Demonstration 8.2: Running Frequencies for Several Variables at Once
Index: A Form of Composite Measure
Demonstration 8.3: ABORT Index
Demonstration 8.4: Defining ABORT
Demonstration 8.5: Checking New Index—Comparing Scores on Old and New Variables
Demonstration 8.6: Running Frequencies for ABORT
Demonstration 8.7: ABINDEX
Demonstration 8.8: Running Frequencies
Chapter 9. Suggestions for Further Analysis
Desired Family Size
Demonstration 9.1: Respondents’ Ideal Family Size (CHLDIDEL)
Demonstration 9.2: Important Qualities for Children
Attitudes About Sexual Behavior
Demonstration 9.3: Index of Sexual Permissiveness
Chapter 10. Examining the Sources of Religiosity
The Deprivation Theory of Religiosity
Testing Our Hypothesis: Correlating Religiosity and Gender
Demonstration 10.1: Running Crosstabs to Test Our Hypothesis
Demonstration 10.2: Interpreting a Crosstab With Limited Categories
Demonstration 10.3: Correlating Another Measure of Religiosity and Gender
Drawing Conclusions Carefully: Reassessing Our Original Hypothesis
Demonstration 10.4: Interpreting a Crosstab With Ordinal Variables—Religiosity and Age
Demonstration 10.5: Correlating Other Measures of Religiosity and Age
Chapter 11. Political Orientations as Cause and Effect
The Relationship Between POLVIEWS and PARTYID
Demonstration 11.1: POLREC by PARTY
Demonstration 11.2: PARTY by POLREC
Demonstration 11.3: POLREC by AGECAT
Demonstration 11.4: PARTY by AGECAT
Demonstration 11.5: POLREC by RELIG
Demonstration 11.6: PARTY by RELIG
Demonstration 11.7: PARTY and POLREC by SEX
Demonstration 11.8: POLREC by RACE
Demonstration 11.9: PARTY by RACE
Demonstration 11.10: Recoding EDUC ? EDCAT
Demonstration 11.11: POLREC by EDCAT
Demonstration 11.12: PARTY by EDCAT
Some Surprises: Class, Marital Status, and Politics
The Impact of Party and Political Philosophy
Saving Recoded Variable: EDCAT
Chapter 12. What Causes Different Attitudes Toward Abortion?
Demonstration 12.1: Gender and Abortion
Demonstration 12.2: Age and Abortion
Demonstration 12.3: Religion and Abortion
Demonstration 12.4: Politics and Abortion
Demonstration 12.5: Sexual Attitudes and Abortion
Other Factors You Can Explore on Your Own
Chapter 13. Measures of Association for Nominal and Ordinal Variables
The Logic of Statistical Association: Proportionate Reduction of Error
Lambda (?): A Measure Appropriate for Nominal Variables
Demonstration 13.1: Instructing SPSS Statistics to Calculate Lambda (?)
Interpreting Lambda and Other Measures
Gamma (?): A Measure Appropriate for Ordinal Variables
Demonstration 13.2: Instructing SPSS Statistics to Calculate Gamma (?)—Example 1
Demonstration 13.3: Running Gamma (?)—Example 2 (Reverse Scoring Case)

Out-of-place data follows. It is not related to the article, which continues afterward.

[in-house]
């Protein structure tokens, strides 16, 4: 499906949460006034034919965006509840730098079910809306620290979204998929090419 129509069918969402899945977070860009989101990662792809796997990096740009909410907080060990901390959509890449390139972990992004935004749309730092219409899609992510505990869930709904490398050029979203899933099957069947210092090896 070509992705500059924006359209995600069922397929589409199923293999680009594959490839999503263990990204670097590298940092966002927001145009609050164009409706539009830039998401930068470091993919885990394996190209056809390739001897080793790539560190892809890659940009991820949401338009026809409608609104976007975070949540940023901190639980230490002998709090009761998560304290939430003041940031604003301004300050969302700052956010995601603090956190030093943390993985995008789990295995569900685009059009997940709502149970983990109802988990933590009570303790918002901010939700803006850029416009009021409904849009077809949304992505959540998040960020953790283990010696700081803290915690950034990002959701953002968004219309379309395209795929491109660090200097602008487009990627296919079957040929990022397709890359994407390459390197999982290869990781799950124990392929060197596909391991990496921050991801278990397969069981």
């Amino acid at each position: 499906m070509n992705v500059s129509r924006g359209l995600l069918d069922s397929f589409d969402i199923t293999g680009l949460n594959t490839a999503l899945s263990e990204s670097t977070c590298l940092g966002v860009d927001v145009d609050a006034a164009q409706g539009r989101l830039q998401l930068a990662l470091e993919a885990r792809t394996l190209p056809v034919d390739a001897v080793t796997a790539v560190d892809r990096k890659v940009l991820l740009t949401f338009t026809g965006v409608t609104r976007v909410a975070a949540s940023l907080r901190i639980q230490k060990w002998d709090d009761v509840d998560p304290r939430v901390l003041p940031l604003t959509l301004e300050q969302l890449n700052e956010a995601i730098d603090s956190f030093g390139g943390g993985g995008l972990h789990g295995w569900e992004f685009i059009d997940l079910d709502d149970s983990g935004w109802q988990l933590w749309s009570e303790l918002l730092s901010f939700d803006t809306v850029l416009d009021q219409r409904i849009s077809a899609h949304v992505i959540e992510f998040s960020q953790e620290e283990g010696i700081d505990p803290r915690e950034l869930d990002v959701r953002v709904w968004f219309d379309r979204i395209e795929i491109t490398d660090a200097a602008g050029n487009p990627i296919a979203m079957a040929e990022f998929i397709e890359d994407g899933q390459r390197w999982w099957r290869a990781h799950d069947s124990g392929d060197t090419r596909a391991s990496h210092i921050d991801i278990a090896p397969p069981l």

Additional Measures of Association
Analyzing the Association Between Variables at Different Levels of Measurement
Chapter 14. Correlation and Regression Analysis
Pearson’s r: A Measure Appropriate for Interval/Ratio Variables
Interpreting Pearson’s r and the Coefficient of Determination (r2)
Instructing SPSS Statistics to Calculate Pearson’s r
Demonstration 14.1: Recoding RINCOM16 ? RECINC
Demonstration 14.2: Using SPSS Statistics to Compute Pearson’s r
Demonstration 14.3: Requesting Several Correlation Coefficients
Regression Analysis
Demonstration 14.4: Regression
Demonstration 14.5: Presenting Data Graphically—Producing a Scatterplot With a Regression Line
Measures of Association for Interval and Ratio Variables
Analyzing the Association Between Variables at Different Levels of Measurement
Chapter 15. Tests of Significance
Statistical Significance
Significance Tests: Part of the Larger Body of Inferential Statistics
Statistical Significance Versus Measures of Association
Chi-Square (c2)
Demonstration 15.1: Instructing SPSS Statistics to Calculate Chi-Square
Significance and Association
Demonstration 15.2: Instructing SPSS Statistics to Run Independent-Samples t Test
Demonstration 15.3: t Test—EDUC by SEX
Analysis of Variance
Demonstration 15.4: Instructing SPSS Statistics to Run ANOVA
A Statistical Toolbox: A Summary
Chapter 16. Suggestions for Further Bivariate Analyses
Demonstration 16.1: Desired Family Size
Attitudes About Sexual Behavior
Demonstration 16.2: Investigating Sexual Permissiveness Further
Additional Resources
Chapter 17. Multiple Causation: Examining Religiosity in Greater Depth
Multiple Causation
Demonstration 17.1: The Impact of Age and Sex on Religiosity
Demonstration 17.2: Family Status and Religiosity
Demonstration 17.3: Family Status and Religiosity, Controlling for Age
Demonstration 17.4: Social Class and Religiosity
Other Variables to Explore
Chi-Square and Measures of Association
Multiple Regression
Chapter 18. Dissecting the Political Factor
Political Philosophy and Party Identification
Demonstration 18.1: Controlling for Education
Demonstration 18.2: The Mystery of Politics and Marital Status
Political Issues
Chapter 19. A Powerful Prediction of Attitudes Toward Abortion
Religion and Abortion
Demonstration 19.1: Religious Affiliation and Church Attendance
Demonstration 19.2: Religious Affiliation, Church Attendance, and Abortion
Politics (POLREC, PARTY) and Abortion (ABORT)
Demonstration 19.3: The Interaction of Religion and Politics on Abortion Attitudes
Demonstration 19.4: Constructing an Index of Ideological Traditionalism
Sexual Attitudes and Abortion
Demonstration 19.5: Recode PREMARSX and HOMOSEX
Demonstration 19.6: The Relationship Between Sexual Permissiveness and IND
Chapter 20. Suggestions for Further Multivariate Analyses
Ideal Family Size and Abortion
The Protestant Ethic
Capital Punishment, Gender, and Race
Demonstration 20.1: CAPPUN by SEX
Demonstration 20.2: CAPPUN by SEX, Controlling for RACE
Chapter 21. Designing and Executing Your Own Survey
The Social Research Process and Proposal
Designing and Executing Your Own Survey
Getting Ready for Data Analysis Using SPSS Statistics
Step 1: Define Your Data
Demonstration 21.1: Example 1—Defining ID
Demonstration 21.2: Example 2—Defining CHLDIDEL
Demonstration 21.3: Copying a Variable
Demonstration 21.4: Saving Your New File
Step 2: Edit and Code Your Data
Demonstration 21.5: Accessing File Information for Coding and Editing
Step 3: Enter Your Raw Data
Demonstration 21.6: Moving Through Data View
Demonstration 21.7: Entering Data
Demonstration 21.8: Revising or Deleting Data
Demonstration 21.9: Saving Your Data File
Writing a Research Report
Chapter 22 Further Opportunities for Social Research
The Unabridged GSS
Other Data Sets
Other Computer Programs
Appendix A: The Codebook
Appendix B: Questionnaire for Class Survey